July 23, 2019
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Former Presque Isle police chief dismisses taxpayer-funded probe as political attack

Courtesy of Nicole Irwin
Courtesy of Nicole Irwin
Matt Irwin

Presque Isle’s former police chief has dismissed a taxpayer-funded investigation of his conduct as a way to “appease a few detractors who have maliciously attempted to destroy [his] campaign” for Aroostook County sheriff.

Former Chief Matt Irwin resigned from the Presque Isle Police Department Sept. 4, saying at the time that he stepped down to concentrate on his campaign to unseat the acting sheriff Shawn Gillen, a Democrat. Irwin is running as a Republican.

Following a Sept. 13 Bangor Daily News story that first reported the investigation, Irwin confirmed in an emailed statement that the city paid a Portland lawyer more than $10,000 this summer to look into complaints against him. He claimed those complaints were “unfounded allegations” lodged by his political opponents, contributing to his decision to resign earlier this month.

[Presque Isle paid $10,000 to investigate its police chief. It won’t release the report.]

Presque Isle City Manager Martin Puckett has refused to release the report outlining the investigation’s findings because it is confidential under Maine’s personnel laws.

Irwin has not responded to multiple interview requests about the investigation or his resignation.

The probe, conducted by attorney William McKinley of the Portland firm Troubh Heisler, began in late June. Six law enforcement sources who were interviewed by McKinley told the BDN it focused on the chief’s “conduct.”

The investigation came one month after a union complaint was filed by a a Presque Isle sergeant who accused Irwin of bullying and harassing him, and called for an investigation of the chief’s conduct. It isn’t clear whether the investigation came as a result of that complaint.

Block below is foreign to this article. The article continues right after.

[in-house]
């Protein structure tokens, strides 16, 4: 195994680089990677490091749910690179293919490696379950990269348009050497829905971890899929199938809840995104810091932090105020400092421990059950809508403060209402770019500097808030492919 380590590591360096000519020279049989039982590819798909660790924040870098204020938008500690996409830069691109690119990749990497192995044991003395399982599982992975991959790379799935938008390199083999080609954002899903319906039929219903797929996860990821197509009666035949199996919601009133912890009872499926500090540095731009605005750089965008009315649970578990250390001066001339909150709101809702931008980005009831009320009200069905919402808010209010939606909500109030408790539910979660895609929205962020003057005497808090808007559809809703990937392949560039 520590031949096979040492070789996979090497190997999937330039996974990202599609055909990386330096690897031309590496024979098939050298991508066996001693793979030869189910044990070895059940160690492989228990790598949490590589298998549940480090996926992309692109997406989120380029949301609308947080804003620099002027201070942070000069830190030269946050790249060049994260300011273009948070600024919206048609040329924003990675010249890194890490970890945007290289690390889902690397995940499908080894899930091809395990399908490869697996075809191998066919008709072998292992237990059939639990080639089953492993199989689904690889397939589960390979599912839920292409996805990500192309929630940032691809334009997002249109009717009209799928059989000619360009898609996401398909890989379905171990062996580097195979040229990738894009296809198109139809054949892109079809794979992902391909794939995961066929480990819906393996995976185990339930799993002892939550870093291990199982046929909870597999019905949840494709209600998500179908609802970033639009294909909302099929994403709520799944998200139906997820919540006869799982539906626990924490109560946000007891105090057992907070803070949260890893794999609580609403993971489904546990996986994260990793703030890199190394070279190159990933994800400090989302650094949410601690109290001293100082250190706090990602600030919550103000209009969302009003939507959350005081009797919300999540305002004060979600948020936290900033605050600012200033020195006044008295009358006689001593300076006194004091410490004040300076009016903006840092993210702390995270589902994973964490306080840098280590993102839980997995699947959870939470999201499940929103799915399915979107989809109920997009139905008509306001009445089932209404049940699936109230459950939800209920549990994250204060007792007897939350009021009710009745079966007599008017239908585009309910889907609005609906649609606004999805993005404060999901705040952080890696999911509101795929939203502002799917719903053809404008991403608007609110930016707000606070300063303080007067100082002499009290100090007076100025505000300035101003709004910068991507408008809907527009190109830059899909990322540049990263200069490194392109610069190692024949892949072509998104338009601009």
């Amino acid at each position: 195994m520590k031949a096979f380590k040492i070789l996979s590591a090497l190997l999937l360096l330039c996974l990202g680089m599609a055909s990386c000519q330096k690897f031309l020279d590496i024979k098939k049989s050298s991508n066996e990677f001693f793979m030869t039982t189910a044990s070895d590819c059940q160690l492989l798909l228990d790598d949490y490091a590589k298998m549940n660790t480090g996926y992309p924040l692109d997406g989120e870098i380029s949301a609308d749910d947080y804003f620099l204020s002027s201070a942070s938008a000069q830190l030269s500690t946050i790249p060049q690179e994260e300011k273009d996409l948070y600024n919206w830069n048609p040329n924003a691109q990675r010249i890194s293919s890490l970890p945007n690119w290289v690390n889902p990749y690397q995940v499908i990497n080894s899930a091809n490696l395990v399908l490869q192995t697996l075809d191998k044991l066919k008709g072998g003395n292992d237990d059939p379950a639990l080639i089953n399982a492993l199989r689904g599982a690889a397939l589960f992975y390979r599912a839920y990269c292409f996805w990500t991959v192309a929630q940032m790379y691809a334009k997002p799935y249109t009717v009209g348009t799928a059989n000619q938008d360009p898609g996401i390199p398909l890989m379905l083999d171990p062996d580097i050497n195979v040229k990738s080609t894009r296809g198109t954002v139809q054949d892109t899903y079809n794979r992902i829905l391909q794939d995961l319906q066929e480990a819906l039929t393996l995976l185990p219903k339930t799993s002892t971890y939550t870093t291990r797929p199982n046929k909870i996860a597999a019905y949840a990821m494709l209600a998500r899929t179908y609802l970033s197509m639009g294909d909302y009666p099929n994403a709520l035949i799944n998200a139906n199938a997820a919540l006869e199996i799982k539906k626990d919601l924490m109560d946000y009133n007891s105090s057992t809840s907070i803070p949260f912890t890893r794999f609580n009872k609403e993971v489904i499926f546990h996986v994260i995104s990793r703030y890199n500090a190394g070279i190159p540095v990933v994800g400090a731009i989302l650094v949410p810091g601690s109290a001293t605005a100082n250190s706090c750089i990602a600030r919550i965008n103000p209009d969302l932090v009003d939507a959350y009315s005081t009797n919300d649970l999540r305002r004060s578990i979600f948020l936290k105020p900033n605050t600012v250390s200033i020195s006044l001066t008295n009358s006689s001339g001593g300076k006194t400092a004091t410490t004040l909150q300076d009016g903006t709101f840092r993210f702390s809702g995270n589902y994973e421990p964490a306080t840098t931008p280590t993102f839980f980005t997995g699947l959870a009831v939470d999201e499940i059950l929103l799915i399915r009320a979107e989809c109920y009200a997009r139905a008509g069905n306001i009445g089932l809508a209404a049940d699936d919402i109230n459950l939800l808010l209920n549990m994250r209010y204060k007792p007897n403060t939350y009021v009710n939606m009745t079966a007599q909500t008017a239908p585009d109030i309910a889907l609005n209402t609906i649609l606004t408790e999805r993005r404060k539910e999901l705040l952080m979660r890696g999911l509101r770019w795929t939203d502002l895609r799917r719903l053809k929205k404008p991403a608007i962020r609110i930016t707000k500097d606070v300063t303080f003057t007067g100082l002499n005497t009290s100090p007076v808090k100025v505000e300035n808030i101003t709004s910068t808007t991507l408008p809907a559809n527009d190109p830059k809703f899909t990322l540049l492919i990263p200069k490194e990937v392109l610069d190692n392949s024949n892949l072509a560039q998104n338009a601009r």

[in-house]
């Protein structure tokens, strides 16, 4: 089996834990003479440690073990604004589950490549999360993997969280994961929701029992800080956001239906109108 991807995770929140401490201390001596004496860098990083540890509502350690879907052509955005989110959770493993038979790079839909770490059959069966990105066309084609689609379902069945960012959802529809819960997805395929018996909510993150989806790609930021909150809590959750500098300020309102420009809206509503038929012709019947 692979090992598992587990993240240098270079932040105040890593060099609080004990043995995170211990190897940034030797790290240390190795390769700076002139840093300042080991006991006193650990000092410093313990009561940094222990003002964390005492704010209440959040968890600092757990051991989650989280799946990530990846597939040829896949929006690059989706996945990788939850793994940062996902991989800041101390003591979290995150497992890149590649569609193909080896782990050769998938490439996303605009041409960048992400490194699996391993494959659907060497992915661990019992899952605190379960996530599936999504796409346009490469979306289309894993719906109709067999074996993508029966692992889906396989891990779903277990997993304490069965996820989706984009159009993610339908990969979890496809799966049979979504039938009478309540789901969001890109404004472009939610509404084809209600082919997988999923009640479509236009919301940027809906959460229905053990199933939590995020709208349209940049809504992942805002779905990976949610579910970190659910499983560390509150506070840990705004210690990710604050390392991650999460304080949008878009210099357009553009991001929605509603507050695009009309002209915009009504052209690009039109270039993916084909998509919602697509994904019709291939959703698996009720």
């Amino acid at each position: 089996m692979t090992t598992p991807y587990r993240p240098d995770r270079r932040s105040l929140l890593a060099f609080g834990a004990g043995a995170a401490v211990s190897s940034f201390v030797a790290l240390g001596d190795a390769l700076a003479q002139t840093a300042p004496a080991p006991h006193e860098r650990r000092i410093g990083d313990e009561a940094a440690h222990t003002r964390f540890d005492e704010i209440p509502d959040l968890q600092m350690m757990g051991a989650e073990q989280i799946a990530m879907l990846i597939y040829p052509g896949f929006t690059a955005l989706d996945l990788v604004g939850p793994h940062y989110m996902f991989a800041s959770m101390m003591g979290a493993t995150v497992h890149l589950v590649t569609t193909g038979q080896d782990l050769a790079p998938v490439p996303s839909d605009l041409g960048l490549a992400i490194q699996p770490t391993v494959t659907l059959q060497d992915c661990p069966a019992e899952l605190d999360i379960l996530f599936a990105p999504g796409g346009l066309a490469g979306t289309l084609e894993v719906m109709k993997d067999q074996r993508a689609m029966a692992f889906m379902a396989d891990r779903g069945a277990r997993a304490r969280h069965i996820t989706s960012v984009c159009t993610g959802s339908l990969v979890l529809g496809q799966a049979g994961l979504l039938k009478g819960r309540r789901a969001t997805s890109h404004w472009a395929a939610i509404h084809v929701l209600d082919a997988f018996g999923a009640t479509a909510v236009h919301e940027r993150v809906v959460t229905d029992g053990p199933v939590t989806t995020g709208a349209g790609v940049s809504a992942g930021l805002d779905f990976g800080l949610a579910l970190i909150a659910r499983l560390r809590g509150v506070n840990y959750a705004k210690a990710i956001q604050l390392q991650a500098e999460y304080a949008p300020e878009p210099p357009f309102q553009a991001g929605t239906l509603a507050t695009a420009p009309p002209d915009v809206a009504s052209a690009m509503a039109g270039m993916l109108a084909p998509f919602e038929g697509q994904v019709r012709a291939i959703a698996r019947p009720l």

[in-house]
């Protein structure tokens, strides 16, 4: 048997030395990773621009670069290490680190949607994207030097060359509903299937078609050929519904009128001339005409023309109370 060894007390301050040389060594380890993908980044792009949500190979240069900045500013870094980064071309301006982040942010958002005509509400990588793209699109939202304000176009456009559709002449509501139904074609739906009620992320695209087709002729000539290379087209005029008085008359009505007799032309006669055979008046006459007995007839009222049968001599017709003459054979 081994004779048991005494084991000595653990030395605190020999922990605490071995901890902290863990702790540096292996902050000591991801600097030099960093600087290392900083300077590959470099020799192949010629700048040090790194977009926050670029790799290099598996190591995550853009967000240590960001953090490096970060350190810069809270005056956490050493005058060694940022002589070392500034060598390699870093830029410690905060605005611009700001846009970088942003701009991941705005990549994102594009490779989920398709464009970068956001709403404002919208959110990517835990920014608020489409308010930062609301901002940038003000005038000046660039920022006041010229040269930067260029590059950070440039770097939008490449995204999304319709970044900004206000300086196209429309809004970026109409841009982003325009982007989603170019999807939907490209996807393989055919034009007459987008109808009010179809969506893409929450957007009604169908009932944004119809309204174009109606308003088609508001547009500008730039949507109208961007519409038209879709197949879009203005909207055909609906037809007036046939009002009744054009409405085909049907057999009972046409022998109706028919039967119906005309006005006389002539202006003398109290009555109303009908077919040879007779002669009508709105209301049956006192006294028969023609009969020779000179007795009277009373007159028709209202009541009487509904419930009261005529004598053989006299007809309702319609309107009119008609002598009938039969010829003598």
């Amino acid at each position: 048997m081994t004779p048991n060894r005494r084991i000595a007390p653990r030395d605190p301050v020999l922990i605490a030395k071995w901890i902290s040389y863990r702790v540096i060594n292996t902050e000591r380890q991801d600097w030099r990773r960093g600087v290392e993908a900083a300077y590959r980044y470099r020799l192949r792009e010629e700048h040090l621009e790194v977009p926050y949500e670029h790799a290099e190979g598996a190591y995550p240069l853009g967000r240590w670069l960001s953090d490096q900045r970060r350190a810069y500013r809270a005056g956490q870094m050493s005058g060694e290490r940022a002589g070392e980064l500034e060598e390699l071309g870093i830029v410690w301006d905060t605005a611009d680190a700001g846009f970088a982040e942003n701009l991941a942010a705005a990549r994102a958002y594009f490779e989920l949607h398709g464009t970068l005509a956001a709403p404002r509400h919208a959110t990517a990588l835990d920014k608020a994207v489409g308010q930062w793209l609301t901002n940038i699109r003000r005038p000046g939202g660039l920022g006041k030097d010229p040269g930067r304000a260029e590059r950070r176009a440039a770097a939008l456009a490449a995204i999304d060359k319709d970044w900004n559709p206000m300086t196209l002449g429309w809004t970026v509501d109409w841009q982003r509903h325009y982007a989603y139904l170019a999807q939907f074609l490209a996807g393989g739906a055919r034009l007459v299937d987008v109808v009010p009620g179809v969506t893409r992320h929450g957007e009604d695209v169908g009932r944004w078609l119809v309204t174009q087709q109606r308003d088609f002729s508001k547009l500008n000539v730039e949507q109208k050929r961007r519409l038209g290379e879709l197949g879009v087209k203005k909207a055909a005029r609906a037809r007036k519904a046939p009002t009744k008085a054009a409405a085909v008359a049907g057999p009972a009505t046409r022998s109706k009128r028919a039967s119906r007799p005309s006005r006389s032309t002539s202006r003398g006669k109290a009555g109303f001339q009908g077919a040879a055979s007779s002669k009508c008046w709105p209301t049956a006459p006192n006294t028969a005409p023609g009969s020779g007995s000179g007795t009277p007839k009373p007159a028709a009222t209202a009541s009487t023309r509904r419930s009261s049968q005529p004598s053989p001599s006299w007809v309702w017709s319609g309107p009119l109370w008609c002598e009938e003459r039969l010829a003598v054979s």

But after the BDN story was published last week, Irwin said in his statement — which he also posted on his campaign’s Facebook page — that the investigation was sparked by multiple complaints about him, although he discounted those complaints as baseless and politically motivated.

“The city was inundated with a multitude of complaints, that were without any merit, but city leadership was overwhelmed and wanted no part of the politics,” he wrote of the investigation.

Irwin did not describe the nature of the complaints but maintained that he didn’t violate any policies or break any laws. The city manager said the city took no final disciplinary action at the conclusion of the investigation.

Irwin called that probe a waste of tax dollars, “instigated by my opponent and his supporters.” But he said it still contributed to his decision to resign.

“It became clear that it was in the best interest of my campaign and the best interest of the City of Presque Isle to resign my position as Police Chief and focus solely on my campaign,” he wrote in his statement.

Puckett declined on Monday to comment on Irwin’s statement.

Acting Sheriff Shawn Gillen called on Irwin to give the city of Presque Isle permission to release the report, saying that he was “at a disadvantage like everyone else” from commenting on the matter while the investigation is still confidential.

“Matt Irwin has the ability to show us or give the City of Presque Isle permission to release it,” he told the BDN. “If it was me I would release the report.”

Every member of the Presque Isle city council has either declined to comment on the investigation, or has not responded to messages seeking comment.

Irwin, who announced his candidacy for sheriff in February, was hired by the former city manager Jim Bennett to become the chief of Aroostook County’s largest city in 2011.

He was previously a commander in the Orange County Sheriff’s Department in Florida, a jurisdiction that includes Orlando and where he earned notoriety for his aggressive tactics investigating the widely publicized Casey Anthony case.

Earlier this summer, he tried to mandate his officers adopt a method for testing deadly street drugs that has been almost universally abandoned for safety reasons. After several officers protested, the city manager intervened and the policy was never implemented.

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